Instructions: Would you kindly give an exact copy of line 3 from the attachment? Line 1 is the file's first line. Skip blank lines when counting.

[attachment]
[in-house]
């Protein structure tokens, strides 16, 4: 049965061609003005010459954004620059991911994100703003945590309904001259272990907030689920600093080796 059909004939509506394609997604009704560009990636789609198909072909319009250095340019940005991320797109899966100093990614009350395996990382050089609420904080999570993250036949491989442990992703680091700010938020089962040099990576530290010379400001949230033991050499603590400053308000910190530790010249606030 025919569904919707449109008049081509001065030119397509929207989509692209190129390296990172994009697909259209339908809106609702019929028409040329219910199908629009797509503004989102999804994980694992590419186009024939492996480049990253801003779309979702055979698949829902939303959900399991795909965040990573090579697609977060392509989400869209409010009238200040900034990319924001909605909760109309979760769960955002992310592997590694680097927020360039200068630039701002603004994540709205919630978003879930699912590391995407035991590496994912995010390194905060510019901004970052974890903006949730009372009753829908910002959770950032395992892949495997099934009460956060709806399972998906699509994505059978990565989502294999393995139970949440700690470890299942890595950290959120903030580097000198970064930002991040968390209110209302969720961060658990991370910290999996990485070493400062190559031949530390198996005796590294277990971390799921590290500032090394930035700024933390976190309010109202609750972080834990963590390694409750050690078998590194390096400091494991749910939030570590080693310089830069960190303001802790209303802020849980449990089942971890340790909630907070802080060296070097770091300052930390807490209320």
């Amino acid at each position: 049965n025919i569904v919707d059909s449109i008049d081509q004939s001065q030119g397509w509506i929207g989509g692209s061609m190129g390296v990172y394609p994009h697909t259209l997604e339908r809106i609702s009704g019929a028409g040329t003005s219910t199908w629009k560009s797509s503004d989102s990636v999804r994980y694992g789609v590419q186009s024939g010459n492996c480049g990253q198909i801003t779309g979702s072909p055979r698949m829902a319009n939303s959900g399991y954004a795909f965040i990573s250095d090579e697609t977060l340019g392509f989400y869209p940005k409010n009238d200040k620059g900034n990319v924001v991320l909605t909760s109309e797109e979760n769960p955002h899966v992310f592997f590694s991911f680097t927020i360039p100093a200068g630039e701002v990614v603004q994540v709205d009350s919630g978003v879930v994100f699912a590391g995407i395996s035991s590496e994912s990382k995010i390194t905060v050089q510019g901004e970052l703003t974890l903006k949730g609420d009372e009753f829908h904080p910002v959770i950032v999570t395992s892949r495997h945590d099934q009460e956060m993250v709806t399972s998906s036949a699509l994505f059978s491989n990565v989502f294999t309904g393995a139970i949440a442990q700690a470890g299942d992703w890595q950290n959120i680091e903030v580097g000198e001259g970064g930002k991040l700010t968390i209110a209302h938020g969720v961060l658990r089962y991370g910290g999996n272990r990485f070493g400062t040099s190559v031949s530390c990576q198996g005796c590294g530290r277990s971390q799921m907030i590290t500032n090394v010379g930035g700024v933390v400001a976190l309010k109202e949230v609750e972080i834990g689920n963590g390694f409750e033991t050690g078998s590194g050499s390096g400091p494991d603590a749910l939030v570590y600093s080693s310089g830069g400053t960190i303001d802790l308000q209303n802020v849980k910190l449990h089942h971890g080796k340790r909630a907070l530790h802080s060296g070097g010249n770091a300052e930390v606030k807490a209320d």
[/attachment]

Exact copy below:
């Amino acid at each position: 049965n025919i569904v919707d059909s449109i008049d081509q004939s001065q030119g397509w509506i929207g989509g692209s061609m190129g390296v990172y394609p994009h697909t259209l997604e339908r809106i609702s009704g019929a028409g040329t003005s219910t199908w629009k560009s797509s503004d989102s990636v999804r994980y694992g789609v590419q186009s024939g010459n492996c480049g990253q198909i801003t779309g979702s072909p055979r698949m829902a319009n939303s959900g399991y954004a795909f965040i990573s250095d090579e697609t977060l340019g392509f989400y869209p940005k409010n009238d200040k620059g900034n990319v924001v991320l909605t909760s109309e797109e979760n769960p955002h899966v992310f592997f590694s991911f680097t927020i360039p100093a200068g630039e701002v990614v603004q994540v709205d009350s919630g978003v879930v994100f699912a590391g995407i395996s035991s590496e994912s990382k995010i390194t905060v050089q510019g901004e970052l703003t974890l903006k949730g609420d009372e009753f829908h904080p910002v959770i950032v999570t395992s892949r495997h945590d099934q009460e956060m993250v709806t399972s998906s036949a699509l994505f059978s491989n990565v989502f294999t309904g393995a139970i949440a442990q700690a470890g299942d992703w890595q950290n959120i680091e903030v580097g000198e001259g970064g930002k991040l700010t968390i209110a209302h938020g969720v961060l658990r089962y991370g910290g999996n272990r990485f070493g400062t040099s190559v031949s530390c990576q198996g005796c590294g530290r277990s971390q799921m907030i590290t500032n090394v010379g930035g700024v933390v400001a976190l309010k109202e949230v609750e972080i834990g689920n963590g390694f409750e033991t050690g078998s590194g050499s390096g400091p494991d603590a749910l939030v570590y600093s080693s310089g830069g400053t960190i303001d802790l308000q209303n802020v849980k910190l449990h089942h971890g080796k340790r909630a907070l530790h802080s060296g070097g010249n770091a300052e930390v606030k807490a209320d």